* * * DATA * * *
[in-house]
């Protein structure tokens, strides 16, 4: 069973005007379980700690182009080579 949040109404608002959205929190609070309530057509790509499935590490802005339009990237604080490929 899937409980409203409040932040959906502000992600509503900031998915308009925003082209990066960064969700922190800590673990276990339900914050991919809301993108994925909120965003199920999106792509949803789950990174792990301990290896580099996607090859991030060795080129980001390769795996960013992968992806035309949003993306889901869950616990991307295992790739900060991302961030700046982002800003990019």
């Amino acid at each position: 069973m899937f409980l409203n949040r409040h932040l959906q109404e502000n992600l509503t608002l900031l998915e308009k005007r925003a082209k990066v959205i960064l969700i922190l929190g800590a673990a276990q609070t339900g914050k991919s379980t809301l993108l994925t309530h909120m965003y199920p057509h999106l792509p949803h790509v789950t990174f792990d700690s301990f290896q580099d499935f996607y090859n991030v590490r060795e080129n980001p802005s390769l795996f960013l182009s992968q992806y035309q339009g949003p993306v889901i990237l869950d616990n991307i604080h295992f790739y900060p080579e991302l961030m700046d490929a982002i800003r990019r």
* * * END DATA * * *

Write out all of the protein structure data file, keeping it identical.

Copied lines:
[in-house]
């Protein structure tokens, strides 16, 4: 069973005007379980700690182009080579 949040109404608002959205929190609070309530057509790509499935590490802005339009990237604080490929 899937409980409203409040932040959906502000992600509503900031998915308009925003082209990066960064969700922190800590673990276990339900914050991919809301993108994925909120965003199920999106792509949803789950990174792990301990290896580099996607090859991030060795080129980001390769795996960013992968992806035309949003993306889901869950616990991307295992790739900060991302961030700046982002800003990019």
């Amino acid at each position: 069973m899937f409980l409203n949040r409040h932040l959906q109404e502000n992600l509503t608002l900031l998915e308009k005007r925003a082209k990066v959205i960064l969700i922190l929190g800590a673990a276990q609070t339900g914050k991919s379980t809301l993108l994925t309530h909120m965003y199920p057509h999106l792509p949803h790509v789950t990174f792990d700690s301990f290896q580099d499935f996607y090859n991030v590490r060795e080129n980001p802005s390769l795996f960013l182009s992968q992806y035309q339009g949003p993306v889901i990237l869950d616990n991307i604080h295992f790739y900060p080579e991302l961030m700046d490929a982002i800003r990019r």